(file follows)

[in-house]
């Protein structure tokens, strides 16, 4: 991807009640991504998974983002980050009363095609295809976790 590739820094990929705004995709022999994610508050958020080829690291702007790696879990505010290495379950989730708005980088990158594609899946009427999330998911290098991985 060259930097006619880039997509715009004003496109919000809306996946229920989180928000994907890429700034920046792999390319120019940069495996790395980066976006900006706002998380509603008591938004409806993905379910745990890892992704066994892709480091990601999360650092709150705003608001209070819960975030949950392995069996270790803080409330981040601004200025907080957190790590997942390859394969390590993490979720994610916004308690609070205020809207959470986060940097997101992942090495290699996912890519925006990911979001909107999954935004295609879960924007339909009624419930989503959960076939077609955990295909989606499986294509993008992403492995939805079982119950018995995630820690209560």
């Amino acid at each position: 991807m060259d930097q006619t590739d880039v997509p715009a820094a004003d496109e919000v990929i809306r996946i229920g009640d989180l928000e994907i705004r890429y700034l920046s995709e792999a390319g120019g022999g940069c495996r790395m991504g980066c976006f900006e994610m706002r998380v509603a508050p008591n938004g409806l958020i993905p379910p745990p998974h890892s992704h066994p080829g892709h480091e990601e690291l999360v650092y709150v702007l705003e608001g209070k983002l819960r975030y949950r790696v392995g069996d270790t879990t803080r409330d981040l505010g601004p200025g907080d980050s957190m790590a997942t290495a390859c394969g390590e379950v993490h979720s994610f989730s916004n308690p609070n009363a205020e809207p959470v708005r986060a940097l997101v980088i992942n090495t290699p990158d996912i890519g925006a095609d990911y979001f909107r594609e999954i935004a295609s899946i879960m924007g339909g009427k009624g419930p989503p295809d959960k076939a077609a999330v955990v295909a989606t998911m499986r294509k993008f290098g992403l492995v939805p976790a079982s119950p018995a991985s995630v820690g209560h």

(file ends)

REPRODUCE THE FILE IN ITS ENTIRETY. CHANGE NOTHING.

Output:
[in-house]
């Protein structure tokens, strides 16, 4: 991807009640991504998974983002980050009363095609295809976790 590739820094990929705004995709022999994610508050958020080829690291702007790696879990505010290495379950989730708005980088990158594609899946009427999330998911290098991985 060259930097006619880039997509715009004003496109919000809306996946229920989180928000994907890429700034920046792999390319120019940069495996790395980066976006900006706002998380509603008591938004409806993905379910745990890892992704066994892709480091990601999360650092709150705003608001209070819960975030949950392995069996270790803080409330981040601004200025907080957190790590997942390859394969390590993490979720994610916004308690609070205020809207959470986060940097997101992942090495290699996912890519925006990911979001909107999954935004295609879960924007339909009624419930989503959960076939077609955990295909989606499986294509993008992403492995939805079982119950018995995630820690209560």
């Amino acid at each position: 991807m060259d930097q006619t590739d880039v997509p715009a820094a004003d496109e919000v990929i809306r996946i229920g009640d989180l928000e994907i705004r890429y700034l920046s995709e792999a390319g120019g022999g940069c495996r790395m991504g980066c976006f900006e994610m706002r998380v509603a508050p008591n938004g409806l958020i993905p379910p745990p998974h890892s992704h066994p080829g892709h480091e990601e690291l999360v650092y709150v702007l705003e608001g209070k983002l819960r975030y949950r790696v392995g069996d270790t879990t803080r409330d981040l505010g601004p200025g907080d980050s957190m790590a997942t290495a390859c394969g390590e379950v993490h979720s994610f989730s916004n308690p609070n009363a205020e809207p959470v708005r986060a940097l997101v980088i992942n090495t290699p990158d996912i890519g925006a095609d990911y979001f909107r594609e999954i935004a295609s899946i879960m924007g339909g009427k009624g419930p989503p295809d959960k076939a077609a999330v955990v295909a989606t998911m499986r294509k993008f290098g992403l492995v939805p976790a079982s119950p018995a991985s995630v820690g209560h």